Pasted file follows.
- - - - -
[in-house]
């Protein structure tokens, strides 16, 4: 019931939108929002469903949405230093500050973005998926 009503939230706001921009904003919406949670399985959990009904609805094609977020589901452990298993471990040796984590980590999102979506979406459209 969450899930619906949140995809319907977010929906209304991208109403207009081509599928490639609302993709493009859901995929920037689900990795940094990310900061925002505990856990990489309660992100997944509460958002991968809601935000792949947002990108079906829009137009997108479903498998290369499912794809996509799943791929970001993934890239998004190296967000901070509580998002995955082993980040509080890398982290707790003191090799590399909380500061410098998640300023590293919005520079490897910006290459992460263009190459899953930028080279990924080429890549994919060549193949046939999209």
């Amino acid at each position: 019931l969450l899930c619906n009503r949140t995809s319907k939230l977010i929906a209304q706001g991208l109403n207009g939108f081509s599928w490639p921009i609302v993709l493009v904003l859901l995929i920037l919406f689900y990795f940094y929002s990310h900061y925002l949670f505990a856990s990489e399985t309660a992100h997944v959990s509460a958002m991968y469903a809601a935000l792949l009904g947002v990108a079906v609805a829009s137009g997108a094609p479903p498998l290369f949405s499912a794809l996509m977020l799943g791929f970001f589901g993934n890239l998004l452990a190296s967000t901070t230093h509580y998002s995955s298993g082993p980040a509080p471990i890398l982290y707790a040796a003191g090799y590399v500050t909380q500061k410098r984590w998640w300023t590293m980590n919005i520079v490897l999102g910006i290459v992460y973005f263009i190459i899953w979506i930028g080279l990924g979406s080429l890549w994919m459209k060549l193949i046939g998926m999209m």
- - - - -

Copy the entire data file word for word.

[in-house]
């Protein structure tokens, strides 16, 4: 019931939108929002469903949405230093500050973005998926 009503939230706001921009904003919406949670399985959990009904609805094609977020589901452990298993471990040796984590980590999102979506979406459209 969450899930619906949140995809319907977010929906209304991208109403207009081509599928490639609302993709493009859901995929920037689900990795940094990310900061925002505990856990990489309660992100997944509460958002991968809601935000792949947002990108079906829009137009997108479903498998290369499912794809996509799943791929970001993934890239998004190296967000901070509580998002995955082993980040509080890398982290707790003191090799590399909380500061410098998640300023590293919005520079490897910006290459992460263009190459899953930028080279990924080429890549994919060549193949046939999209």
């Amino acid at each position: 019931l969450l899930c619906n009503r949140t995809s319907k939230l977010i929906a209304q706001g991208l109403n207009g939108f081509s599928w490639p921009i609302v993709l493009v904003l859901l995929i920037l919406f689900y990795f940094y929002s990310h900061y925002l949670f505990a856990s990489e399985t309660a992100h997944v959990s509460a958002m991968y469903a809601a935000l792949l009904g947002v990108a079906v609805a829009s137009g997108a094609p479903p498998l290369f949405s499912a794809l996509m977020l799943g791929f970001f589901g993934n890239l998004l452990a190296s967000t901070t230093h509580y998002s995955s298993g082993p980040a509080p471990i890398l982290y707790a040796a003191g090799y590399v500050t909380q500061k410098r984590w998640w300023t590293m980590n919005i520079v490897l999102g910006i290459v992460y973005f263009i190459i899953w979506i930028g080279l990924g979406s080429l890549w994919m459209k060549l193949i046939g998926m999209m």